Anonymous said...

One more point as to "arms for hostages." Many on the left today advocate negotiating with terrorists, as opposed to solely relying on military force to defeat them. What is negotation but giving something to get something. Funny how those on the left (and I'm assuming you'd agree with them given your position on "arms for hostages") advocate giving something to terrorists (perhaps giving them a share in power in Iraq, for example) in order to get something (an end to violence) condemn Reagan lo these many years later for exactly that- giving something (arms) to get something (freed American hostages). As teachers we also try to develop "higher-order thinking skills" in our students. Employ those skills in your analysis of Reagan. And Id love to hear your response to my comments.

Ben Guest said...

Thanks for reading and responding. Here is my response to your comments (not necessarily in the order you bring them up):

I do agree with you that negotiating with your enemies is a good tactic. I don’t, however, agree with arms for hostages. That is a solution that, logically, cannot work. All we do is make our enemy stronger. We reward our enemy, with weapons no less, for taking our citizens hostage. Where is the logic in that?

That being said I picked the example as a response to the DM column, where the author explicitly states that Reagan “threatened to use force if the hostages were not released.” Thus, the author (purposefully, in my view) gives the impression that this ultimatum is what led to the release of the hostages when, in fact, it was the arms for hostages deal (that contradicted Reagan’s stated policy of not negotiating with terrorists, and was illegal to boot). The author also writes about Reagan’s honesty as a leader, which is why I pointed out that after the arms for hostages deal Reagan repeatedly lied about it to the American public.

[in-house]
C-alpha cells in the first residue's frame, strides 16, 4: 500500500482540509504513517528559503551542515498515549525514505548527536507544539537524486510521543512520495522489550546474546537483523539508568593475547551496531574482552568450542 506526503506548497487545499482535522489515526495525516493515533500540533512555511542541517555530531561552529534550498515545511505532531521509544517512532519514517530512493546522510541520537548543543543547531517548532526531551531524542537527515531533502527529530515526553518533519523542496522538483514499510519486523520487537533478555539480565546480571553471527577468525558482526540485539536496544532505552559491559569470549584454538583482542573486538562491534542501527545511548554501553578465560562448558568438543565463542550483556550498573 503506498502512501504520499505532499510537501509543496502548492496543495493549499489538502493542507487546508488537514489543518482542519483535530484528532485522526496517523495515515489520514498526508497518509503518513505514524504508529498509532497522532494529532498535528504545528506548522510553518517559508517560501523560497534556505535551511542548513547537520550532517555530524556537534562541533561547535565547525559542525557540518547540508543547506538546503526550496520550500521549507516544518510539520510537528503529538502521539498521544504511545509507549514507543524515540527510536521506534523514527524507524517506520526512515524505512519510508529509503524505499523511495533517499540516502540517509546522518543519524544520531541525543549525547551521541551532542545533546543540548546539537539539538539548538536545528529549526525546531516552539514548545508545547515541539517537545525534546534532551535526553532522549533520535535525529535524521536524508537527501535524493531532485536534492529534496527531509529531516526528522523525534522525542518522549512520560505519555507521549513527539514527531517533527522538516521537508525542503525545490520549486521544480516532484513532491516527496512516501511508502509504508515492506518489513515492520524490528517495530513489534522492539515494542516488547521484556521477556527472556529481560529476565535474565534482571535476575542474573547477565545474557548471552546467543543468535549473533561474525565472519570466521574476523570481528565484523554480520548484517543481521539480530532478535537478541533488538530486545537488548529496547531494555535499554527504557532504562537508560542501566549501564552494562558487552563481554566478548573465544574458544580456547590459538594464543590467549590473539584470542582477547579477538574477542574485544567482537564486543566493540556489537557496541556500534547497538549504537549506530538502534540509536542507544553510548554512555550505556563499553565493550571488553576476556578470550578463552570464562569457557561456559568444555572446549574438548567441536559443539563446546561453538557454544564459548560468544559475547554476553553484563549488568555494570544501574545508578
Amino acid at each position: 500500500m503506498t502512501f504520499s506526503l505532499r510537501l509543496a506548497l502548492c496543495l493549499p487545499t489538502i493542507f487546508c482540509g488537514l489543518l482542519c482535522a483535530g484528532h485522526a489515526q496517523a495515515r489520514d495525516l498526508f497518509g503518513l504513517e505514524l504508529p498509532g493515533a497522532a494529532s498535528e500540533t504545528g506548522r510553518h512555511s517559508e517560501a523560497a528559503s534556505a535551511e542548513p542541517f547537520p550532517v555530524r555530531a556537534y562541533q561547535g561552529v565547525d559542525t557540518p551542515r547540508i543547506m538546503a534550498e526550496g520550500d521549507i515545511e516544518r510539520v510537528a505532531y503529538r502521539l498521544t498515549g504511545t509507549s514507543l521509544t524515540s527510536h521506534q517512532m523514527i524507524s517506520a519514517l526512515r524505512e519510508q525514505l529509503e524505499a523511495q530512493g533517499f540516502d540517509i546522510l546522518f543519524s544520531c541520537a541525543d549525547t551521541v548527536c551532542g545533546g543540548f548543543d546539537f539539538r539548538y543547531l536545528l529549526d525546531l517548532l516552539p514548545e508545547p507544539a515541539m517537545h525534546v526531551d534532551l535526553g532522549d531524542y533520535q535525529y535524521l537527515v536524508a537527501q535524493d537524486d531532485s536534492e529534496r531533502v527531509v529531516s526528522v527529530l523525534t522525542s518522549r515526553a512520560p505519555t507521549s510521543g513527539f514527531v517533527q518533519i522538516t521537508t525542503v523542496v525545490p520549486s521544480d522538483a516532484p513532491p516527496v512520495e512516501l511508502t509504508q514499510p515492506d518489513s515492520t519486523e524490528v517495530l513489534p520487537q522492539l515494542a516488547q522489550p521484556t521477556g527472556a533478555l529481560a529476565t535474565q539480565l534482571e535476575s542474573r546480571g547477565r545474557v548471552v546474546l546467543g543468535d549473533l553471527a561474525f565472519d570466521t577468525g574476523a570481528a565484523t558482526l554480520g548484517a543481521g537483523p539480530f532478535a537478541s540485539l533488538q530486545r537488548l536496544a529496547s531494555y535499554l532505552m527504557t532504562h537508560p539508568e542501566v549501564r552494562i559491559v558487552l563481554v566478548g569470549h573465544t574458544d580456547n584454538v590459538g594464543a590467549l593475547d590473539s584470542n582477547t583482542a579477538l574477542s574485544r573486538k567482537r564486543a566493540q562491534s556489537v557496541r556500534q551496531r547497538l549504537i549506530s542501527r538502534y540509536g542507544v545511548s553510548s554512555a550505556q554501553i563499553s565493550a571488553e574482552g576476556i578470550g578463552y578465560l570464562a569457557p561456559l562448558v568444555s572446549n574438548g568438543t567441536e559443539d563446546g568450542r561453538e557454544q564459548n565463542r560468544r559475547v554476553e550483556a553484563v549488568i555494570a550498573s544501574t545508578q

Honesty in one’s professional life is something I value deeply. I have never (in three years) lied to the participants in our program. I’m almost positive that all of them would agree that I was always upfront and honest with them. You may not agree with me but you always know where you stand with me. In this life, that is all you can ask for.

It is the same with anyone who applies to our program and it is the same with my students. If a student’s essay is terrible I tell him that. Now, I’ll do it in an appropriate way, but if I lie to the student and tell him that he wrote a great essay when he didn’t than what good am I doing that child? Anyway, professional integrity is very important to me.

As for not mentioning AIDS, do you think if 20,000 Americans died in five years from another (new) disease the President would fail to mention it? Reagan even states, in his authorized biography no less, that AIDS may be the Lord’s wrath on people living a sinful lifestyle. Furthermore, reporters and congressmen were consistently bringing the subject up but the administration remained silent because, as C. Everett Koop (the Surgeon General at the time) later stated, the feeling among the administration was: “They are only getting what they justly deserve.”

Article here: